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Potential Role of Active Surveillance in the Control of a Hospital‐Wide Outbreak of Carbapenem‐Resistant Klebsiella pneumoniae Infection
Debby Ben‐David , MD, Yasmin Maor , MD, Nathan Keller , MD, Gili Regev‐Yochay , MD, Ilana Tal , MS, Dalit Shachar , RN, Amir Zlotkin , PhD, Gill Smollan , MD and Galia Rahav , MD
Infection Control and Hospital Epidemiology
Vol. 31, No. 6 (June 2010), pp. 620-626
Published by: Cambridge University Press on behalf of The Society for Healthcare Epidemiology of America
Stable URL: http://www.jstor.org/stable/10.1086/652528
Page Count: 7
You can always find the topics here!Topics: Patient surveillance, Infections, Hospital admissions, Carbapenems, Infection control, Disease transmission, Hospitalization, Klebsiella pneumoniae, Enterobacteriaceae, Intensive care units
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Background. The recent emergence of carbapenem resistance among Enterobacteriaceae is a major threat for hospitalized patients, and effective strategies are needed. Objective. To assess the effect of an intensified intervention, which included active surveillance, on the incidence of infection with carbapenem‐resistant Klebsiella pneumoniae. Setting. Sheba Medical Center, a 1,600‐bed tertiary care teaching hospital in Tel Hashomer, Israel. Design. Quasi‐experimental study. Methods. The medical records of all the patients who acquired a carbapenem‐resistant K. pneumoniae infection during 2006 were reviewed. An intensified intervention was initiated in May 2007. In addition to contact precautions, active surveillance was initiated in high‐risk units. The incidence of clinical carbapenem‐resistant K. pneumoniae infection over time was measured, and interrupted time‐series analysis was performed. Results. The incidence of clinical carbapenem‐resistant K. pneumoniae infection increased 6.42‐fold from the first quarter of 2006 up to the initiation of the intervention. In 2006, of the 120 patients whose clinical microbiologic culture results were positive for carbapenem‐resistant K. pneumoniae, 67 (56%) developed a nosocomial infection. During the intervention period, the rate of carbapenem‐resistant K. pneumoniae rectal colonization was 9%. Of the 390 patients with carbapenem‐resistant K. pneumoniae colonization or infection, 204 (52%) were identified by screening cultures. There were a total of 12,391 days of contact precautions, and of these, 4,713 (38%) were added as a result of active surveillance. After initiation of infection control measures, we observed a significant decrease in the incidence of carbapenem‐resistant K. pneumoniae infection. Conclusions. The use of active surveillance and contact precautions, as part of a multifactorial intervention, may be an effective strategy to decrease rates of nosocomial transmission of carbapenem‐resistant K. pneumoniae colonization or infection.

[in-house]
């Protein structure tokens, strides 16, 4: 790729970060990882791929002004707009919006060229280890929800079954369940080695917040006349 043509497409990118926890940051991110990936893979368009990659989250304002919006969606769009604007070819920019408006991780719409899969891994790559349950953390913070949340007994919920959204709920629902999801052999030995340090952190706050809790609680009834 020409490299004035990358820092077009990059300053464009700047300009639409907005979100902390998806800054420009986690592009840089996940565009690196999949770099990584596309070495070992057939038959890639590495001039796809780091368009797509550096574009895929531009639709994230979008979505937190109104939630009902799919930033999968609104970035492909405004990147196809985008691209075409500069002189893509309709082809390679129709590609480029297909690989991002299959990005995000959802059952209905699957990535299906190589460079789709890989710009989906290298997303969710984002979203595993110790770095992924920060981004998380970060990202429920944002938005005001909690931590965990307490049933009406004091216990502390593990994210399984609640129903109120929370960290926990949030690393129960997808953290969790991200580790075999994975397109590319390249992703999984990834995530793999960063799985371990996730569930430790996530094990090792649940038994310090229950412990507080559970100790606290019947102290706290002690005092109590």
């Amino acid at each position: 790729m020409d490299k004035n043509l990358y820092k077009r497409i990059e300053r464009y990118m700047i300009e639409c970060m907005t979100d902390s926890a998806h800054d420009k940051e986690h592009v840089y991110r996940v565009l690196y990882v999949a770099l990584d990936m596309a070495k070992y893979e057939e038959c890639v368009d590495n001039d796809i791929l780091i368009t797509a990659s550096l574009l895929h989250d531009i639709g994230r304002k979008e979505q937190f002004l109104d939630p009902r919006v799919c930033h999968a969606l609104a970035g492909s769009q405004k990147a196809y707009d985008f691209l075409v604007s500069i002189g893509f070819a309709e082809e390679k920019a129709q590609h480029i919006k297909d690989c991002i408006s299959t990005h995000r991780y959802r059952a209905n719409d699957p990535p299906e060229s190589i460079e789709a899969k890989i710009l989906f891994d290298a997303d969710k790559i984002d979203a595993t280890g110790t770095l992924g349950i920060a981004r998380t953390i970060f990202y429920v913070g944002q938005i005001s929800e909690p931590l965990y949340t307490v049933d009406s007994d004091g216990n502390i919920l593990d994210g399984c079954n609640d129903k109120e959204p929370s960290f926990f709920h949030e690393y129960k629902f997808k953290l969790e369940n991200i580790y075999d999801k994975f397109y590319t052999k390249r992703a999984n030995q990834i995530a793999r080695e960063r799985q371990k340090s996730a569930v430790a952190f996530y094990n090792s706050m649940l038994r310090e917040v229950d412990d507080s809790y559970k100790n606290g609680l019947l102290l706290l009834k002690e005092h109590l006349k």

© 2010 by The Society for Healthcare Epidemiology of America. All rights reserved.